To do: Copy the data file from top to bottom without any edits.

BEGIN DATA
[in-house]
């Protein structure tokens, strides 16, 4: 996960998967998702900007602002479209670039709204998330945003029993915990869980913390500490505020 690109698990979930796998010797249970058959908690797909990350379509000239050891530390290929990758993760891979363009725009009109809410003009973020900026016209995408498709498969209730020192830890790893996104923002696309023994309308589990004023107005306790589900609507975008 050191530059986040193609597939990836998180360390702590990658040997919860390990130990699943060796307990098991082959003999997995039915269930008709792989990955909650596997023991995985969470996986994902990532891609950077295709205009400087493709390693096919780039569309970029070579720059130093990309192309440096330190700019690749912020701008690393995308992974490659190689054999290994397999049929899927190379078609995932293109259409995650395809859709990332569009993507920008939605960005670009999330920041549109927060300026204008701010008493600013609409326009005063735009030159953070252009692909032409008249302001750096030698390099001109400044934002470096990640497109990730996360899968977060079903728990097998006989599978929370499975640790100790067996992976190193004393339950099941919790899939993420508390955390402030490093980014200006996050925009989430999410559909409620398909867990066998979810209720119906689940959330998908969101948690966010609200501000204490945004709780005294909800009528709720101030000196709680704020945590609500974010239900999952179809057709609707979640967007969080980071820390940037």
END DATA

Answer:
[in-house]
């Protein structure tokens, strides 16, 4: 996960998967998702900007602002479209670039709204998330945003029993915990869980913390500490505020 690109698990979930796998010797249970058959908690797909990350379509000239050891530390290929990758993760891979363009725009009109809410003009973020900026016209995408498709498969209730020192830890790893996104923002696309023994309308589990004023107005306790589900609507975008 050191530059986040193609597939990836998180360390702590990658040997919860390990130990699943060796307990098991082959003999997995039915269930008709792989990955909650596997023991995985969470996986994902990532891609950077295709205009400087493709390693096919780039569309970029070579720059130093990309192309440096330190700019690749912020701008690393995308992974490659190689054999290994397999049929899927190379078609995932293109259409995650395809859709990332569009993507920008939605960005670009999330920041549109927060300026204008701010008493600013609409326009005063735009030159953070252009692909032409008249302001750096030698390099001109400044934002470096990640497109990730996360899968977060079903728990097998006989599978929370499975640790100790067996992976190193004393339950099941919790899939993420508390955390402030490093980014200006996050925009989430999410559909409620398909867990066998979810209720119906689940959330998908969101948690966010609200501000204490945004709780005294909800009528709720101030000196709680704020945590609500974010239900999952179809057709609707979640967007969080980071820390940037």